After a historic flood, Anduro leaps into action
Hurricanes Eta and Iota devastated the company’s home country, leading Anduro to team up with local rescuers and international missions to help.
On November 4, 2020, the strongest storm in more than 30 years hit Honduras as Category 4 Hurricane Eta slammed into Nicaragua and then swept flood waters across Honduras, dumping up to 40 inches of water on the hills, homes and rivers below.
In Eta’s wake, it was clear: this two storm hit with a punishing blow.
At least 457 homes were damaged by floodwaters, 41 different communities were cut off by washed-out roads and at least 9 bridges were destroyed.
And then, less than two weeks later, another Category 4 Hurricane hit, this one named Iota. The torrential rain brought by the almost back-to-back hurricanes caused deadly landslides, flash flooding and destruction in large areas of Central America.
Anduro’s employees were hit hard. We knew we had to help.
One of the worst-hit areas in Honduras was around San Pedro Sula, home to Anduro Manufacturing. As the sun came up the day after the first storm the extent of the damage was revealed. Many of the company’s employees had been totally cut off in their homes by the rising flood waters.
As Anduro General Manager Carlos Ramirez recalls, there was no time to wait. Lives were at stake. They were going to need a boat.
Anduro’s full-time medical director, Dr. Said Leiva, immediately took a team to the Caribbean coast, approximately 60 miles away. His goal: secure a boat big enough to rescue multiple people at a time but small enough to navigate wate
rs that days ago were roads. They would focus their efforts between San Pedro Sula and La Lima, an area where many Anduro employees and their families were caught behind the flood waters.
The boat could carry, at most, 10-12 people at a time. Over the next several days, Dr. Leiva’s boat would bring more than 700 people to safety, from their flooded homes to rescue points for refugee camps.
While conditions were much more dire after Eta and Iota, helping out Anduro families was not an unusual position for Dr Leiva to be in. As a staff doctor, he attends to the routine healthcare needs of Anduro employees and their families. For many of these people, the medical care they receive throughout the year at Anduro is the only “healthcare plan” that they can count on. Officially, nearly 90% of Hondurans are covered by the Ministry of Health, but one of the major barriers to receiving good healthcare in Honduras is lack of access to physicians. The CDC reports that there are around only 0.37 physicians per 1,000 people in Honduras.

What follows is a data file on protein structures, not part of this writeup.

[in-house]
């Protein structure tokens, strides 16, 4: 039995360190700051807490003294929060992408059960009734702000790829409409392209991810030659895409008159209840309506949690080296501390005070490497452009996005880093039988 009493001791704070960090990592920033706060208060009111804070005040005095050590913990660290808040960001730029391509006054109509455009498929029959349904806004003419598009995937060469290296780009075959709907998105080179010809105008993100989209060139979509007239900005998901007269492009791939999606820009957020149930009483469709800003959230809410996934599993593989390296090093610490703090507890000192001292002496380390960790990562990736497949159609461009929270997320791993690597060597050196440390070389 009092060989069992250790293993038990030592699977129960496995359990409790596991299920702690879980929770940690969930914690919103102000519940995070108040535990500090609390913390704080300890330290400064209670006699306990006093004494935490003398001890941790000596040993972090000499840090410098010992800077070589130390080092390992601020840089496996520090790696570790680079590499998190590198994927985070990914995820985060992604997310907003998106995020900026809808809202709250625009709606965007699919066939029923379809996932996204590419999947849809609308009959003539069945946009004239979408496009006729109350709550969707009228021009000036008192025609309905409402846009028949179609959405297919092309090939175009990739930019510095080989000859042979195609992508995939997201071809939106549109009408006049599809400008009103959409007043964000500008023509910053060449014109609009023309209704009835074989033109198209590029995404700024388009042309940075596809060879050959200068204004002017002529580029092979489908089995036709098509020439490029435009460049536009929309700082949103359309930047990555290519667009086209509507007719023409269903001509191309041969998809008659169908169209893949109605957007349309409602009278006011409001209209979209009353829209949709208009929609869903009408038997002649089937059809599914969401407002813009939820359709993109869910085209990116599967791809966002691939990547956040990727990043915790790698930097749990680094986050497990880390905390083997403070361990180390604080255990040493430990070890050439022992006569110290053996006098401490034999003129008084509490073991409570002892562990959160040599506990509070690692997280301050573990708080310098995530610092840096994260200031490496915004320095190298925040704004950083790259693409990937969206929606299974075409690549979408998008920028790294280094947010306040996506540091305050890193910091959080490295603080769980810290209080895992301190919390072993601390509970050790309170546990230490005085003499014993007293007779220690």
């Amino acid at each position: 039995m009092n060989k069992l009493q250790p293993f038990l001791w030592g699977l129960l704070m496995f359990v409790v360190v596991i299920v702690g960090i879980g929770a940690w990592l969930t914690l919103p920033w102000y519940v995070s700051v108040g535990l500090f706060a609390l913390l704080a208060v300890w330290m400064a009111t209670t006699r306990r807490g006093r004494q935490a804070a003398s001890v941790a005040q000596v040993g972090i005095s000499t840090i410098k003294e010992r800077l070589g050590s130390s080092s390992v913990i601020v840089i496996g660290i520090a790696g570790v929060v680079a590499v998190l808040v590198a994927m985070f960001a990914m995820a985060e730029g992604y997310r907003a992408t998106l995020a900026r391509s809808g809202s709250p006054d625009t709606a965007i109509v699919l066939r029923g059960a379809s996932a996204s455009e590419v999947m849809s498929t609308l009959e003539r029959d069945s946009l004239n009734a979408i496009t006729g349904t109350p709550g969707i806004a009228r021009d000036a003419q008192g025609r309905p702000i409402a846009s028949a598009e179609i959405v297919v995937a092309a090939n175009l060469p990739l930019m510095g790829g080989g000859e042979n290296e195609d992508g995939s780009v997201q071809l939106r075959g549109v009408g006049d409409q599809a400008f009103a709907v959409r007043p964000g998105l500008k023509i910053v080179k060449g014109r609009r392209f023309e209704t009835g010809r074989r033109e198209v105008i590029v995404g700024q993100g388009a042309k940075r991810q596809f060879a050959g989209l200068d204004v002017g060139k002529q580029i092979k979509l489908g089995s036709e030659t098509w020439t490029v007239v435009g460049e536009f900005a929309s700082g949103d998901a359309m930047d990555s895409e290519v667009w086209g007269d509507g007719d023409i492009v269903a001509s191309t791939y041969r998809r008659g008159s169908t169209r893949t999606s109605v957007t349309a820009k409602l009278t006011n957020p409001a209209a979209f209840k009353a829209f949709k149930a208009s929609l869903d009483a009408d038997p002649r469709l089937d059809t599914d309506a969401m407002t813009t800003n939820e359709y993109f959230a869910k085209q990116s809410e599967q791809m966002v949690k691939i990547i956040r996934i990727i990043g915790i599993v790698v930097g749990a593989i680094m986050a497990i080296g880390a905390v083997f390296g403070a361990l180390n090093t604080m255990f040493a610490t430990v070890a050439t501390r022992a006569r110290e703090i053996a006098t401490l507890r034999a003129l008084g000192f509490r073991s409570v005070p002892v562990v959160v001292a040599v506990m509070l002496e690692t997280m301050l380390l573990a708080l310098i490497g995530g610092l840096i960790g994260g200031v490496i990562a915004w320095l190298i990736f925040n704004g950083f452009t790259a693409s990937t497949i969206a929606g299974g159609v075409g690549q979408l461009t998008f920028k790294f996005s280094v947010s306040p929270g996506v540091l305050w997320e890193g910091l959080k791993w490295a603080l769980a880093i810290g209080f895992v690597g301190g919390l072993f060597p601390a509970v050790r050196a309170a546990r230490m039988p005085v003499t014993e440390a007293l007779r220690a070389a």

The storms are long gone. The urgent need remains.
Following the immediate crisis and after the 700 had been moved to safety, Anduro focused its efforts in securing and coordinating needs that its people had as they adjust to life after the flood. The biggest needs: baby blankets, pajamas, clean mattresses, solar lights and, of course, food and clean water.
The work continues. A home was rented to use as a shelter for Anduro families with small children. In this way, the children would be assured safety while one or both of their parents returned to work.
Today, recovery efforts have moved from critical needs to ongoing rebuilding. Anduro supports the efforts of the Aerial Recovery Group, Aerial Recovery Group, a disaster management firm whose mission is to save lives, eliminate confusion, maximize support and accelerate recovery by working alongside governments to create resiliency plans, local training programs and perform emergency relief and disaster management. Aerial pledges that one hundred percent of the funds donated for Volunteer missions goes directly to the needs of the people affected.
Aerial has made a video of its efforts in the early days of the Honduras recovery: